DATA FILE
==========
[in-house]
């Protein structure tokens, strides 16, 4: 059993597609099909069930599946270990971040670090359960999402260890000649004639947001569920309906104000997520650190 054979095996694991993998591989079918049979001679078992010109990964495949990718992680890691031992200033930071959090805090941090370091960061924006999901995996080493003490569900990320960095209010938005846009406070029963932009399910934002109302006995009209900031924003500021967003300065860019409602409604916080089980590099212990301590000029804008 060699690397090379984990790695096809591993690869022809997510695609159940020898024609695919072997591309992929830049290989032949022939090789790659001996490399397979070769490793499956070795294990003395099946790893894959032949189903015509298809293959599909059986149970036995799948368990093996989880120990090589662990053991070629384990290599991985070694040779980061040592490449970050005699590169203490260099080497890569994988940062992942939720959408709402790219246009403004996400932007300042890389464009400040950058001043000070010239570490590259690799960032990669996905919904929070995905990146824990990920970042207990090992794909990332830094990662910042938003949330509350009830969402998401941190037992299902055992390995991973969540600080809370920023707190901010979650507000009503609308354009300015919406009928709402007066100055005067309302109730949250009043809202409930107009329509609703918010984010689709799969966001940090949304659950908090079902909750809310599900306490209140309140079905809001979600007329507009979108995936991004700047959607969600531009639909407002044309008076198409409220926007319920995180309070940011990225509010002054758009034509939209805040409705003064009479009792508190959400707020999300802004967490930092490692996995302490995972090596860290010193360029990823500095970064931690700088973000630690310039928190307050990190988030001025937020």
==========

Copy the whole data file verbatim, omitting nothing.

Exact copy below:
[in-house]
């Protein structure tokens, strides 16, 4: 059993597609099909069930599946270990971040670090359960999402260890000649004639947001569920309906104000997520650190 054979095996694991993998591989079918049979001679078992010109990964495949990718992680890691031992200033930071959090805090941090370091960061924006999901995996080493003490569900990320960095209010938005846009406070029963932009399910934002109302006995009209900031924003500021967003300065860019409602409604916080089980590099212990301590000029804008 060699690397090379984990790695096809591993690869022809997510695609159940020898024609695919072997591309992929830049290989032949022939090789790659001996490399397979070769490793499956070795294990003395099946790893894959032949189903015509298809293959599909059986149970036995799948368990093996989880120990090589662990053991070629384990290599991985070694040779980061040592490449970050005699590169203490260099080497890569994988940062992942939720959408709402790219246009403004996400932007300042890389464009400040950058001043000070010239570490590259690799960032990669996905919904929070995905990146824990990920970042207990090992794909990332830094990662910042938003949330509350009830969402998401941190037992299902055992390995991973969540600080809370920023707190901010979650507000009503609308354009300015919406009928709402007066100055005067309302109730949250009043809202409930107009329509609703918010984010689709799969966001940090949304659950908090079902909750809310599900306490209140309140079905809001979600007329507009979108995936991004700047959607969600531009639909407002044309008076198409409220926007319920995180309070940011990225509010002054758009034509939209805040409705003064009479009792508190959400707020999300802004967490930092490692996995302490995972090596860290010193360029990823500095970064931690700088973000630690310039928190307050990190988030001025937020």